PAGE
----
Sunday, May 19, 2013

Penny Thoughts ‘13—Star Trek: The Next Generation, season 2 (1988-1989) ***

TV-PG, 22, 45-min. episodes
Creator: Gene Roddenberry

Directors: Rob Bowman, Winrich Kolbe, Robert Becker, Larry Shaw, Les Landau, Paul Lynch, Robert Sheerer, Joseph L. Scanlan, Cliff Bole, Robert Iscove

Writers: Gene Roddenberry, Jaron Summers, Jon Povill, Maurice Hurley, Jack B. Sowards, Brian Alan Lane, Burton Armus, Les Menchen, Lance Dickson, David Landsberg, Jacqueline Zambrano, Tracy Tormé, Richard Manning, Hans Beimler, John Mason, Mike Gray, Wanda M. Haight, Gregory Amos, Melinda M. Snodgrass, Scott Rubenstein, Leonard Mlodinow, Steve Gerber, Beth Woods, Kurt Michael Bensmiller, David Assael, Robert L. McCullough, Hannah Louise Shearer, Thomas H. Calder, David Kemper

Starring: Patrick Stewart, Jonathan Frakes, LeVar Burton, Michael Dorn, Marina Sirtis, Brent Spiner, Wil Wheaton, Diana Muldaur

Guest starring: Majel Barrett, Whoopi Goldberg, Colm Meaney, Seymour Cassel, R.J. Williams, Earl Boen, Daniel Davis, Alan Shearmen, Billy Campbell, Douglas Rowe, Albert Stratton, Rosalind Ingledew, Kiernan Mulroney, Joe Piscopo, Teri Hatcher, Marnie Mosiman, Thomas Oglesby, Leo Damian, Howie Seago, W. Morgan Sheppard, Suzie Plakson, Barbara Alyn Woods, Patricia Smith, J. Patrick McNamara, John Putch, Christopher Collins, Brian Thompson, Amanda McBroom, Clyde Kusatu, Brian Brophy, Paddi Edwards, Jamie Hubbard, Peter Neptune, Mädchen Amick, Cindy Sorensen, Thalmus Rasulala, Carolyn Seymour, Dana Sparks, Noble Willingham, Sam Anderson, Jill Jacobson, Leo Garcia, Mitchell Ryan, Nikki Cox, John de Lancie, Lycia Naff, Christopher Collins, Leslie Morris, Daniel Benzali, Barrie Ingham, Jon de Vries, Brenna Odell, Robert Costanzo, Carel Struycken, Mick Fleetwood, Lance Le Gault, Roy Brocksmith, Armin Shimerman, David L. Lander, Leslie Neale, Glenn Morshower

The second season of “Star Trek: The Next Generation” finds a much more relaxed Enterprise. The actors are more relaxed. Their characters are more relaxed. You can almost feel how the film crew is more relaxed. Director Rob Bowman handles most of the directing duties for the more important episodes of the season, and its clear he’s really hitting his stride as a television director. Bowman would go on to become the go to director for the television series “The X-Files” and even some feature films.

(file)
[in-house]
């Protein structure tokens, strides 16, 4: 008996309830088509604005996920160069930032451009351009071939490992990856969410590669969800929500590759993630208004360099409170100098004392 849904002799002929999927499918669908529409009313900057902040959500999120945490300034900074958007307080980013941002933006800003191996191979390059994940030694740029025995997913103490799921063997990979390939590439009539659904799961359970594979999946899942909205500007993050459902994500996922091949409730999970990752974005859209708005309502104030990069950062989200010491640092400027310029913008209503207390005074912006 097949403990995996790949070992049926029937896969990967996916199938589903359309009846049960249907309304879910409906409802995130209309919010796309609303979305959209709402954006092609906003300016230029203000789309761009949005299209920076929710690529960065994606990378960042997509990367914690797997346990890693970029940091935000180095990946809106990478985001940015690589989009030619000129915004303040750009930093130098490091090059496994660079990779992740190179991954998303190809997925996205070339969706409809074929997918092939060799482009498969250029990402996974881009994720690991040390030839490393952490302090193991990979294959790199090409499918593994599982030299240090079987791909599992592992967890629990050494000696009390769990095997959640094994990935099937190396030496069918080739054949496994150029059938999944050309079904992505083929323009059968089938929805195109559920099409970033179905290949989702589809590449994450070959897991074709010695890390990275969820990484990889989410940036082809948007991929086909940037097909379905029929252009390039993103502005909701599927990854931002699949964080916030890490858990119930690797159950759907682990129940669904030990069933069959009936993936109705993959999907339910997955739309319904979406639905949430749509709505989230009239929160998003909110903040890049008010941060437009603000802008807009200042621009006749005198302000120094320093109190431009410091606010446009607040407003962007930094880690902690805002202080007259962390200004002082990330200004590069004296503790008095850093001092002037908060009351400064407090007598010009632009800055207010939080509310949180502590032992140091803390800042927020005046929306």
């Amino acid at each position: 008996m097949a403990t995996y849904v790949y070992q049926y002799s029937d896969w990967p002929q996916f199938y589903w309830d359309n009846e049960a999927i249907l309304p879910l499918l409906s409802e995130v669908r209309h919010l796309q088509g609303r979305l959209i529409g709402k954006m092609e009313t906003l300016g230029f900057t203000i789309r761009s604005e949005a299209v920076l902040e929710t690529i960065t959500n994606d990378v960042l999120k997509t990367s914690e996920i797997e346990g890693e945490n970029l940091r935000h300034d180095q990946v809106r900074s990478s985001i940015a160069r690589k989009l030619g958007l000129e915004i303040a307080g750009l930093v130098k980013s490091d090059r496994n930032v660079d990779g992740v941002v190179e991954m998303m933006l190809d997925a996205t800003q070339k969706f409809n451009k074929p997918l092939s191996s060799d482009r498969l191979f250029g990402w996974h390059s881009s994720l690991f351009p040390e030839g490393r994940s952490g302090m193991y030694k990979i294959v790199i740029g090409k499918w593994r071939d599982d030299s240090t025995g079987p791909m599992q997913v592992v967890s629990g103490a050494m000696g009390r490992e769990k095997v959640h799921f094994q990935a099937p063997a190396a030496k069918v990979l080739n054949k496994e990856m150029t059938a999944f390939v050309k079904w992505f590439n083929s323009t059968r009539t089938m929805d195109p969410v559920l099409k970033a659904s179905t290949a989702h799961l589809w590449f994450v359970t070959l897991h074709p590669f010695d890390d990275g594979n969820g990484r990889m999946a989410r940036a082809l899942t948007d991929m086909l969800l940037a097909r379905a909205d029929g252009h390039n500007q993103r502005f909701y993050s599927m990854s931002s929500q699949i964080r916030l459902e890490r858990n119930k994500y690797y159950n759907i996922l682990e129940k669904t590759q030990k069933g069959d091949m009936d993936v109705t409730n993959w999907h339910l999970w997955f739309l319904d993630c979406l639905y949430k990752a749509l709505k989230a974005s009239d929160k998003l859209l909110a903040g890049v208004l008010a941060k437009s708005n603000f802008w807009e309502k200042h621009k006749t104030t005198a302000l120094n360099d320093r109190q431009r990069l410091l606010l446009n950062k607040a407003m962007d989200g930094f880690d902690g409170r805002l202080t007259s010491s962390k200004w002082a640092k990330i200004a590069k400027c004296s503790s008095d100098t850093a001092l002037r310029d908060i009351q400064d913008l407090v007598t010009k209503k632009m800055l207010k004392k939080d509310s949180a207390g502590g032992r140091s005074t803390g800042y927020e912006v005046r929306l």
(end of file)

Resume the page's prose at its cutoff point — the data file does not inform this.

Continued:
There’s a major personnel change in the position of the chief medical officer. Dr. Beverly Crusher was replaced, due to the firing of Gates McFadden, and replaced with television veteran Diana Muldaur as Dr. Katherine Pulaski. Muldaur had played two unrelated characters in two different episodes of the original series. Her character only lasted one season on TNG due to “lack of chemistry” according to producers. Her character is much colder and analytical than Crusher, who would return for good in season three. However, I wonder just how much of the change back to Crusher had to do with fan pressure.

Muldaur’s work is solid in this season and the writers worked hard to develop her. She was never given a regular cast billing, which may mean the change was always intended to be temporary, or perhaps the producers knew the chief medical officer was always going to be a tough fit and didn’t want to make another major casting commitment only to change their minds again. Whatever the case, I enjoyed Muldaur’s character, but will welcome the return of McFadden.

As for the rest of the season, that relaxed atmosphere may have been a little too infectious, as many of the episodes seem to lack a certain degree of conflict. Sometimes the subject matter is really just too basic to carry a full hour of programming with a high energy level. Yet, other episodes were some of the best of the series so far.

The best episode of the season marked the third adventured spurred on by the trickster alien known as Q and introduced the most formidable and interesting of all of Star Trek’s alien race villains, The Borg. The episode ran far over budget and the producers made the unfortunate choice to cut the budget of the season’s final episode, which has gone down as the worst episode of the entire TNG run. It’s bad enough that they actually resorted to a clip show in only the show’s second season, but to have a clip show act as the season finale is just inexcusable. Despite some of the show’s miscalculations in season 2, it still operates on all the levels in which Gene Roddenberry originally conceived the Star Trek universe.

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